Before configuring any email “client” or component on Emacs I had to think a bit about which one would be best for me. I took some time at this surprisingly crowded list of available options. In my view, emacs email viewers, indexers or anything that remotely would look like a client fall in two broad categories (the Unix philosophy and design precludes anything like Evolution or Thunderbird and relies instead on specific tools for each type of usage: fetching mail, sending mail, etc. typically are not part of the “email clients” on Emacs). These two categories are not based on features, but rather on generation of tools. The first one is the old, historical category where you have Gnus, Rmail and tools like VM, MH-E and a few more. The new category tends to be composed of smaller and more recent projects, doing one thing well but not much more than that: NotMuch Mail, Mu4e, Wanderlust and Mew. There are others of course, but they’re just less known.

My requirements are these: IMAP access, local storage relies on MailDir or MH, multiple accounts are required. After having read quite a lot about the tools mentioned above, I decided once again to in favor of mu4e. Gnus was way too complex and on top of this seems to be rather slow, especially when used with MailDir as a backend. RMail is somewhat more interesting and simpler, but its primary reliance on mbox would have me pipe all sorts of odd hacks to save my mail as MailDir. VM did not seem to be developed anymore and does not meet several of my requirements anyway.

I got interested by Mew; Wanderlust seemed rather buggy judging by the general feedback; NotMuch Mail really hooked me up for a while and it was the most serious contender to mu4e. NotMuch is first of all a mail indexer, just like mu is the indexer of mu4e, but the two are different in how they search and index mail. The development of NotMuch Mail is a bit more recent and some really nice things are happening in this project. One thing ticked me off at first, and then I realized that mu4e’s longer existence had made a few more things available in terms of interface that ultimately made me choose this software over NotMuch Mail: NotMuch Mail tags email. It does not seem to have an approach based on folders; sorting emails may thus be powerful but in my eyes rather unsettling. The interface of mu4e is better suited for threads management as well.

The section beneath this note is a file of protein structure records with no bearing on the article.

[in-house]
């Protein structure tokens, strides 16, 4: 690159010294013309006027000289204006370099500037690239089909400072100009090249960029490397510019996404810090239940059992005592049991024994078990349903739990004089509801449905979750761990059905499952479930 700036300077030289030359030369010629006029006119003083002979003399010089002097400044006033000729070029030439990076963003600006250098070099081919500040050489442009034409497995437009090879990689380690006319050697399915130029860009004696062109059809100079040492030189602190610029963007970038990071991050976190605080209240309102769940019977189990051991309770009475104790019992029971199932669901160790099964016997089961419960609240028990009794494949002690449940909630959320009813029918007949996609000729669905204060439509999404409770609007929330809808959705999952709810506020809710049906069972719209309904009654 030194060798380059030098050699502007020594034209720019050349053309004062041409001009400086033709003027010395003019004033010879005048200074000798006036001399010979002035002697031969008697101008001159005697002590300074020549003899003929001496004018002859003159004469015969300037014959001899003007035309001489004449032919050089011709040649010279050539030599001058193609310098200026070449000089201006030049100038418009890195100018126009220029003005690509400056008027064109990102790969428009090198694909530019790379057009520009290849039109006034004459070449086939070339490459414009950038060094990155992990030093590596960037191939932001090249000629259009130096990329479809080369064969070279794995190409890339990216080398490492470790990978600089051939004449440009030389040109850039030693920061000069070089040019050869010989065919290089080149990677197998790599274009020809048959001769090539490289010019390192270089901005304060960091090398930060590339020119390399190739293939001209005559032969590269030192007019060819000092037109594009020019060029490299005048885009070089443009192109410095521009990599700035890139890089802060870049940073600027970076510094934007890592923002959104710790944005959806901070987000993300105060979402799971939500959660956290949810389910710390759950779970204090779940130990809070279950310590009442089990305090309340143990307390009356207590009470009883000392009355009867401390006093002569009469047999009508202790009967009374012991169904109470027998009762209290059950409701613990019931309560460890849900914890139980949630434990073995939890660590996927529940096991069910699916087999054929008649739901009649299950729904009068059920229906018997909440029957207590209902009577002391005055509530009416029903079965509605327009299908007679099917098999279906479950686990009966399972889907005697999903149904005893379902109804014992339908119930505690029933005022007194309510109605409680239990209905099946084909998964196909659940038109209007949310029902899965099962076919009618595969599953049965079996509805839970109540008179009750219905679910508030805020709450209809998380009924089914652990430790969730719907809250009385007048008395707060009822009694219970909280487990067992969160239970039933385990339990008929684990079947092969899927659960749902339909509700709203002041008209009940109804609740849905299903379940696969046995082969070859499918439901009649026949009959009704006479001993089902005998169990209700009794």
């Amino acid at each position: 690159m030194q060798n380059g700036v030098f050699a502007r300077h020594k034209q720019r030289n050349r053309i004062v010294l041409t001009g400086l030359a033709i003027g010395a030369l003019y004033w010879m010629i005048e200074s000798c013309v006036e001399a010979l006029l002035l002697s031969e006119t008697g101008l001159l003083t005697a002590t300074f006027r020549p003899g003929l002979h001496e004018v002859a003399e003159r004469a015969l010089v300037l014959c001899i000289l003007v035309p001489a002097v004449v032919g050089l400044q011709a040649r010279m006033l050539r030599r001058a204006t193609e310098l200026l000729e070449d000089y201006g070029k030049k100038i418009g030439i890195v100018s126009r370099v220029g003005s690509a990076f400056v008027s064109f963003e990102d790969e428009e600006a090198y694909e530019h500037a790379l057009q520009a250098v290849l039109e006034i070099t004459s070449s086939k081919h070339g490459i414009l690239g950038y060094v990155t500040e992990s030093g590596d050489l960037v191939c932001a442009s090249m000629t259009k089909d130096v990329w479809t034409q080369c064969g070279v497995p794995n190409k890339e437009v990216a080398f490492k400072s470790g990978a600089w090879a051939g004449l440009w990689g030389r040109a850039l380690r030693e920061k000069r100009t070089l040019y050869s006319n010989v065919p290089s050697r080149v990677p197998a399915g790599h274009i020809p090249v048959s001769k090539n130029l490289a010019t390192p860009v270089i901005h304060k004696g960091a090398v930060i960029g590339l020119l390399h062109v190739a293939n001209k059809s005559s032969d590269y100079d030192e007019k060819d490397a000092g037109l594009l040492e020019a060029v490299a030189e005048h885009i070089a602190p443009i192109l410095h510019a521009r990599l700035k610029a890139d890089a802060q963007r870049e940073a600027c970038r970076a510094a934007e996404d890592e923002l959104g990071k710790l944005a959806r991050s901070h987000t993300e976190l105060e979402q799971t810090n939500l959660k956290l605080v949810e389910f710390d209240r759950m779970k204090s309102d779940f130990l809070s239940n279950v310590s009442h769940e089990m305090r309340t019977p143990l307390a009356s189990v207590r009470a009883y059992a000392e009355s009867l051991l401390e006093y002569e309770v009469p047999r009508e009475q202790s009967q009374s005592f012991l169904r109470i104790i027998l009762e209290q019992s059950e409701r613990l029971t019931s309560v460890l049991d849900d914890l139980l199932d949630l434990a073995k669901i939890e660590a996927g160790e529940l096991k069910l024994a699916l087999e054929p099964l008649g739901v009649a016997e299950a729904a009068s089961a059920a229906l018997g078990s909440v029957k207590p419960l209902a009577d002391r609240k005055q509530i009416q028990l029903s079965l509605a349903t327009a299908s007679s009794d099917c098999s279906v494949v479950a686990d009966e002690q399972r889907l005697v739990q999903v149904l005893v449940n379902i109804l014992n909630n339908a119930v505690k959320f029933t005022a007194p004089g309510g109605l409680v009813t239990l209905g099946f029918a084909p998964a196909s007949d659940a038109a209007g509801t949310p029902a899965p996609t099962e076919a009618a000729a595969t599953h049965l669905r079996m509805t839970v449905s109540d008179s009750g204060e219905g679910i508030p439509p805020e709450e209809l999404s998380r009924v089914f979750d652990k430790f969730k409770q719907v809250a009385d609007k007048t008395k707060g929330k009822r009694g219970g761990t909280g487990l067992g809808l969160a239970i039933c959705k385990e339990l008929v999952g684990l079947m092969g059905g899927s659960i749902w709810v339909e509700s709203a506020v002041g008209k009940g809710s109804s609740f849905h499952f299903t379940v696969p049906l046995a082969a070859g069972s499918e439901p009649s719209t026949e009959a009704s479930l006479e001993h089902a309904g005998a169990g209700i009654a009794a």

This time, I set and configured mu4e for my three main accounts, which amounts roughly to 5 Go of emails. The indexing and retrieving is indeed wonderfully fast; I guess now that I use this tool not just with 50 Mo of emails in one IMAP account, I can experience why people love non-Gui email clients and indexers that much. So far I’m not getting rid of Claws-Mail, which sits on my primary machine; and I keep Evolution at hand, were it only for calendaring. I need to learn the keybindings, set quite a lot of details  (html view, vertical split view, which seems to work well with mu4e). I’m not using this on a daily basis, but I’ll invest more time when every little setting is properly configured.

I really like this experience. Emacs’ winding stairs may be at times difficult, but overcoming them is definitely rewarding.

What about word processing?